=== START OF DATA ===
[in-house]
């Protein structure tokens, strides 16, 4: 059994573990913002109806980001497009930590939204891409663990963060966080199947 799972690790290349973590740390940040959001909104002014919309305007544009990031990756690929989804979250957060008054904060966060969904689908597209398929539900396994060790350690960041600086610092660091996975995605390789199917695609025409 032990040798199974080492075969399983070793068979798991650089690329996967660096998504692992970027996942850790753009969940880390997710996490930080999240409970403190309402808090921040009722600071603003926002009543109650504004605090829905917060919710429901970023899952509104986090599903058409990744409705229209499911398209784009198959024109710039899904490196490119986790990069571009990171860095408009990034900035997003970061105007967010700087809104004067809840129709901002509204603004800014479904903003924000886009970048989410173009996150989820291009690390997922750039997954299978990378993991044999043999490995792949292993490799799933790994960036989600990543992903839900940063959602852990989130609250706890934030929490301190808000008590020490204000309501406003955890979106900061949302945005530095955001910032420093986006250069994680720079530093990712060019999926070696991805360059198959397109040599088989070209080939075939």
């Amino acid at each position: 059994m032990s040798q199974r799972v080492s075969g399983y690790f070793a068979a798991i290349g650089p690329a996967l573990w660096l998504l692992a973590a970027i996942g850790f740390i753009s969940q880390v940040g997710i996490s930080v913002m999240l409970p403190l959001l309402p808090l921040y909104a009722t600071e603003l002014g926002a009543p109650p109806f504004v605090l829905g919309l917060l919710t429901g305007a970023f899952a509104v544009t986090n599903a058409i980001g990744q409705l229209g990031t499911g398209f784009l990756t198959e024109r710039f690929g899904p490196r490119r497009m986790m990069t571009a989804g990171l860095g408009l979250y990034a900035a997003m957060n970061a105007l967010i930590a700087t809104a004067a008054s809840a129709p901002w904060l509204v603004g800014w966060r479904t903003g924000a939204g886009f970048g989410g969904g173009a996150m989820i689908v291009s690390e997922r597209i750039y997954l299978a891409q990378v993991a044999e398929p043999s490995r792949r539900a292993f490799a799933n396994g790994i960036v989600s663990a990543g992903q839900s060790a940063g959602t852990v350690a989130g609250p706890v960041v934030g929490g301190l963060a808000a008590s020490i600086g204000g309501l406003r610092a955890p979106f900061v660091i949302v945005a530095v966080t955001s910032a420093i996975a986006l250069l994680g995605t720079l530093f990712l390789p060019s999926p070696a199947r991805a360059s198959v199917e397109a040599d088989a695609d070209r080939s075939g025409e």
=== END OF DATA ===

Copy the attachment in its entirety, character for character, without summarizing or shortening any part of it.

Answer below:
[in-house]
């Protein structure tokens, strides 16, 4: 059994573990913002109806980001497009930590939204891409663990963060966080199947 799972690790290349973590740390940040959001909104002014919309305007544009990031990756690929989804979250957060008054904060966060969904689908597209398929539900396994060790350690960041600086610092660091996975995605390789199917695609025409 032990040798199974080492075969399983070793068979798991650089690329996967660096998504692992970027996942850790753009969940880390997710996490930080999240409970403190309402808090921040009722600071603003926002009543109650504004605090829905917060919710429901970023899952509104986090599903058409990744409705229209499911398209784009198959024109710039899904490196490119986790990069571009990171860095408009990034900035997003970061105007967010700087809104004067809840129709901002509204603004800014479904903003924000886009970048989410173009996150989820291009690390997922750039997954299978990378993991044999043999490995792949292993490799799933790994960036989600990543992903839900940063959602852990989130609250706890934030929490301190808000008590020490204000309501406003955890979106900061949302945005530095955001910032420093986006250069994680720079530093990712060019999926070696991805360059198959397109040599088989070209080939075939």
């Amino acid at each position: 059994m032990s040798q199974r799972v080492s075969g399983y690790f070793a068979a798991i290349g650089p690329a996967l573990w660096l998504l692992a973590a970027i996942g850790f740390i753009s969940q880390v940040g997710i996490s930080v913002m999240l409970p403190l959001l309402p808090l921040y909104a009722t600071e603003l002014g926002a009543p109650p109806f504004v605090l829905g919309l917060l919710t429901g305007a970023f899952a509104v544009t986090n599903a058409i980001g990744q409705l229209g990031t499911g398209f784009l990756t198959e024109r710039f690929g899904p490196r490119r497009m986790m990069t571009a989804g990171l860095g408009l979250y990034a900035a997003m957060n970061a105007l967010i930590a700087t809104a004067a008054s809840a129709p901002w904060l509204v603004g800014w966060r479904t903003g924000a939204g886009f970048g989410g969904g173009a996150m989820i689908v291009s690390e997922r597209i750039y997954l299978a891409q990378v993991a044999e398929p043999s490995r792949r539900a292993f490799a799933n396994g790994i960036v989600s663990a990543g992903q839900s060790a940063g959602t852990v350690a989130g609250p706890v960041v934030g929490g301190l963060a808000a008590s020490i600086g204000g309501l406003r610092a955890p979106f900061v660091i949302v945005a530095v966080t955001s910032a420093i996975a986006l250069l994680g995605t720079l530093f990712l390789p060019s999926p070696a199947r991805a360059s198959v199917e397109a040599d088989a695609d070209r080939s075939g025409e």